C57BL/6 mice were infected intravenously with 5×105 Salmonella (BRD509). Some mice were treated with Enrofloxacin (Baytril) (2mg/ml in drinking water), beginning 5 days post-infection. At day 30 post-infection, endogenous SseJ-specific CD4 T cells were stained with SseJ:I-Ab tetramers, enriched, and examined by flow cytometry. (A) Representative FACS plots from control (without, left) or antibiotic-treated mice (with, right). Tetramer-specific CD4 T cells were gated from CD11cCD11bF4/80B220CD3+. (B) Scatter plots show the number of SseJ329–341-specific CD4 T cells in control (without) or treatment group (with). Data are pooled from three separate experiments. Numbers above indicate statistical significance and show p value of a comparison between control and treatment group.
Figure 7
Figure 7. Detection of flagellin-specific CD4 Th17 cells in intestinal tissues.
C57BL/6 mice were infected three times orally with 5×109 Salmonella (BRD509) at one-month intervals. On day 7 after the third infection, CD4 T cells from the spleens, MLN, including Peyer's patches, livers (LV), and laminar propria (LP) were purified. Isolated CD4 T cells (1×105) were restimulated with 10 µM of various peptides (Table 3) for 16 h in the presence of irradiated splenocytes. (A) IFN-γ or, (B) IL-17A production was measured by ELISPOT. Scatter graphs show the number of (A) IFN-γ or, (B) IL-17A-producing CD4 T cells in infected tissues from individual mice. (C) Bar graphs show the mean ratio of IFN-γ to IL-17 production after in vitro stimulation. Numbers above indicate statistical significance and show p value of a comparison between media alone (no stimulation) and peptide stimulation group.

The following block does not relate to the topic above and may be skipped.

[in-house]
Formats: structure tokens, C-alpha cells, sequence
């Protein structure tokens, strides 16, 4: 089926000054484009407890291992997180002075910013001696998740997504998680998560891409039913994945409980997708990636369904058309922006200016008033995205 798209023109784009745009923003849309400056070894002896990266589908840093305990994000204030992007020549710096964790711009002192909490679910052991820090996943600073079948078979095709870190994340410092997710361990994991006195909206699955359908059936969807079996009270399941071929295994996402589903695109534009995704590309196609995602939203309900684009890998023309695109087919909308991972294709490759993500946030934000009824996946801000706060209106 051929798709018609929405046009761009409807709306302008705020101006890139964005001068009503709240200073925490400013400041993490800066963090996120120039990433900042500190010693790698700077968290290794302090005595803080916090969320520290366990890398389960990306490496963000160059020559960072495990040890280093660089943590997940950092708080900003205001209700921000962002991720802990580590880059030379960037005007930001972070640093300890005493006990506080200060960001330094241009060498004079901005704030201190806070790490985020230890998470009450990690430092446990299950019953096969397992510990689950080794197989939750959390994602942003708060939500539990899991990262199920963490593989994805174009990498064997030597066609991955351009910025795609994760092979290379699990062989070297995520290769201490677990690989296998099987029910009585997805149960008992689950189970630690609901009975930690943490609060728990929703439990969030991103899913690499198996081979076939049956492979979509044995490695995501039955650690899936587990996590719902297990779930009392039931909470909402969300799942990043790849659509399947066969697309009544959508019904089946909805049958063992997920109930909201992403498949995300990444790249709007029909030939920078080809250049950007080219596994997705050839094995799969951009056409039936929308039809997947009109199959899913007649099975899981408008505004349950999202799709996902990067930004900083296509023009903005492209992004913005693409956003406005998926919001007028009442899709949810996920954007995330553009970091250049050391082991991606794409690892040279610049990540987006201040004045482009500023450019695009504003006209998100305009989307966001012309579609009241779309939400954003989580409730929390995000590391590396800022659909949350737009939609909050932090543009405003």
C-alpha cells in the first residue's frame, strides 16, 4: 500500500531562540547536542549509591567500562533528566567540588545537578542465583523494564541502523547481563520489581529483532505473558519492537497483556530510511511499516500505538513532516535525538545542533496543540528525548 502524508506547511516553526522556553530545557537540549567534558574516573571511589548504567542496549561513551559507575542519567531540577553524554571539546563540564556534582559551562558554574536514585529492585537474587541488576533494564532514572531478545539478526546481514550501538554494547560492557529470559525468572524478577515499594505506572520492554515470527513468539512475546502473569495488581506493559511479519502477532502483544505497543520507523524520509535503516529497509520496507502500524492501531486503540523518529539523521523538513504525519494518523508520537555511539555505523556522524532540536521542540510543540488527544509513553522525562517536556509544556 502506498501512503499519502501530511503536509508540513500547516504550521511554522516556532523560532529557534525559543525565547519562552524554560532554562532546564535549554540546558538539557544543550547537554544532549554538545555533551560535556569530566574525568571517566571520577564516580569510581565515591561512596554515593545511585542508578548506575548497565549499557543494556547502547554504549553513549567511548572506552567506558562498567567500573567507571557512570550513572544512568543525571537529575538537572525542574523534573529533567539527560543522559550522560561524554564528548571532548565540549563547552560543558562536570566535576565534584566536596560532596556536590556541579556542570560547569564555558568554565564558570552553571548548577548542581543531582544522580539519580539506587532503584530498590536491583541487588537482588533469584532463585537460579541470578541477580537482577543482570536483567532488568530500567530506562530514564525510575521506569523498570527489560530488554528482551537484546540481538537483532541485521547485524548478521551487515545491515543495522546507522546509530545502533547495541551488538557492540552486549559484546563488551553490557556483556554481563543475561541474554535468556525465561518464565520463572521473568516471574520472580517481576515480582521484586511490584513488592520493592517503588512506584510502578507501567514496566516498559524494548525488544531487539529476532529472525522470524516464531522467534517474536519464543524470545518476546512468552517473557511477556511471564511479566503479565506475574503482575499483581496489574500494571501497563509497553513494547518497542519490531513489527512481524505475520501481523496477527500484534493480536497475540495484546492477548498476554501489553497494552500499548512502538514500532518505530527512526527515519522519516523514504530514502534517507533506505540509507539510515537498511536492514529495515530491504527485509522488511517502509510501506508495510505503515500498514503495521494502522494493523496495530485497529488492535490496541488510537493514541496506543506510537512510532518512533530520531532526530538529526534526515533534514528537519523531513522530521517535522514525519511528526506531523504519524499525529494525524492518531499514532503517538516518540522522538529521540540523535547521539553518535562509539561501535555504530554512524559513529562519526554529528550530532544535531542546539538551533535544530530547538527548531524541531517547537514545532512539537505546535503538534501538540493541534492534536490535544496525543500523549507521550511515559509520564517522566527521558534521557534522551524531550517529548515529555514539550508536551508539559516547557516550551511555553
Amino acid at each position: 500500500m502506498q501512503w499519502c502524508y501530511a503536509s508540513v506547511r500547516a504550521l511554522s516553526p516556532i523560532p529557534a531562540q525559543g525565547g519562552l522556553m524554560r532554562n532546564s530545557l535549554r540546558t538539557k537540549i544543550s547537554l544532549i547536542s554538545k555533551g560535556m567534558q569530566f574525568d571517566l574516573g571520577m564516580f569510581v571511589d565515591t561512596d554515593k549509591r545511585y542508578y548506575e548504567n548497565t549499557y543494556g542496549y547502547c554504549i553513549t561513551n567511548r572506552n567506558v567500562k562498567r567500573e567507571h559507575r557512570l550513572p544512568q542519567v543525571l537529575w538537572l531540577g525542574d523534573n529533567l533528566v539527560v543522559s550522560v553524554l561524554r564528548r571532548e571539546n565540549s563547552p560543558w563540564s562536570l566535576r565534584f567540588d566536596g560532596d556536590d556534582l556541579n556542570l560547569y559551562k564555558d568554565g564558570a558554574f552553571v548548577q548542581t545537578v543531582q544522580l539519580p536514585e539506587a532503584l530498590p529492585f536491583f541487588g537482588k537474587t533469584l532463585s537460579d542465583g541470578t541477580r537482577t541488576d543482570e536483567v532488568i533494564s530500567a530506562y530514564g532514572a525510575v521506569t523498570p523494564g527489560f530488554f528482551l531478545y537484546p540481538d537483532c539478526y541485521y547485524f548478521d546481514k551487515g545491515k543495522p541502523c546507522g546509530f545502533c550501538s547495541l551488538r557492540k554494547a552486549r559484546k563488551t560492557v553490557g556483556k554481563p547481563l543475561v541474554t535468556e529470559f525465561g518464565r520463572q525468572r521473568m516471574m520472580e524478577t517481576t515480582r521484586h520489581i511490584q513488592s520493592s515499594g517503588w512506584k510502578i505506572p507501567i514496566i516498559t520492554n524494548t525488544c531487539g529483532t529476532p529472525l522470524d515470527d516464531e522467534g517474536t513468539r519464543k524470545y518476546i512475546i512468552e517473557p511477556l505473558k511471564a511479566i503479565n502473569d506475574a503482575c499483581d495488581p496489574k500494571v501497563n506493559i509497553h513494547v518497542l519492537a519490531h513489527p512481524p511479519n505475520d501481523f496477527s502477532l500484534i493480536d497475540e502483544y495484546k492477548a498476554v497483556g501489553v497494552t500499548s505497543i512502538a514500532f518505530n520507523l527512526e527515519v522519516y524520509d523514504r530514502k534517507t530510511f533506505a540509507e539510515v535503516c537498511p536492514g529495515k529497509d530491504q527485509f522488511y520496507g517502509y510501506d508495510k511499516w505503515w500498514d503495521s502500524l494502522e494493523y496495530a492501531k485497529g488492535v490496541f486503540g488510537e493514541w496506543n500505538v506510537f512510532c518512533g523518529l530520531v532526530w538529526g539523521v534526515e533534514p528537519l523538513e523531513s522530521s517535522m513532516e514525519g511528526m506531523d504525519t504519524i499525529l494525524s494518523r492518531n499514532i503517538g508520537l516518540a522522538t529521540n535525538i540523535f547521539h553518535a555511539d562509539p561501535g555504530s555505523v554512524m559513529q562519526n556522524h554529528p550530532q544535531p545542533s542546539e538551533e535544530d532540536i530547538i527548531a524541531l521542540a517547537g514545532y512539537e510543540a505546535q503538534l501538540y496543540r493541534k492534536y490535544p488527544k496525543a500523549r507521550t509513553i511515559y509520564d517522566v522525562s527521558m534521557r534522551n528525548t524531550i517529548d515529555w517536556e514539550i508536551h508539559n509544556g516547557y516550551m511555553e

Figure 8
Figure 8. Mucosal flagellin-specific CD4 T cells produce IL-22 upon restimulation.
C57BL/6 mice were infected three times orally with 5×109 Salmonella (BRD509) at one-month intervals. On day 7 after the third infection, CD4 T cells from spleen and MLN, including Peyer's patches, were isolated. Purified CD4 T cells were restimulated with 10 µM peptide (Table 3) for 16 h in the presence of irradiated splenocytes. Culture supernatants were collected and IL-22 production measured by ELISA. Data show IL-22 production in culture supernatants as scatter plots representing individual mice. Data are pooled from three separate experiments. Numbers above each group indicate statistical significance and show the p value of a comparison between media alone (no stimulation) and peptide stimulation group.